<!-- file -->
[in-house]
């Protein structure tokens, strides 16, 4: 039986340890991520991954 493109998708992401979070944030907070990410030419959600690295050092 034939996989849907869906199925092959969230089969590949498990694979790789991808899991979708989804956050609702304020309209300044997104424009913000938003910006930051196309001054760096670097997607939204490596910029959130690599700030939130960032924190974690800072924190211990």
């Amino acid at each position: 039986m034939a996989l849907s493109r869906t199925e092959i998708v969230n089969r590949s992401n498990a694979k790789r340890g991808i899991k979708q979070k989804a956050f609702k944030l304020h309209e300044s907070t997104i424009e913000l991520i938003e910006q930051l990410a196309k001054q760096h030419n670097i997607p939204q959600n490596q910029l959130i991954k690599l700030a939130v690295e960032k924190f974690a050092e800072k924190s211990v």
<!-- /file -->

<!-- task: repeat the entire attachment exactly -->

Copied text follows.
[in-house]
């Protein structure tokens, strides 16, 4: 039986340890991520991954 493109998708992401979070944030907070990410030419959600690295050092 034939996989849907869906199925092959969230089969590949498990694979790789991808899991979708989804956050609702304020309209300044997104424009913000938003910006930051196309001054760096670097997607939204490596910029959130690599700030939130960032924190974690800072924190211990």
């Amino acid at each position: 039986m034939a996989l849907s493109r869906t199925e092959i998708v969230n089969r590949s992401n498990a694979k790789r340890g991808i899991k979708q979070k989804a956050f609702k944030l304020h309209e300044s907070t997104i424009e913000l991520i938003e910006q930051l990410a196309k001054q760096h030419n670097i997607p939204q959600n490596q910029l959130i991954k690599l700030a939130v690295e960032k924190f974690a050092e800072k924190s211990v």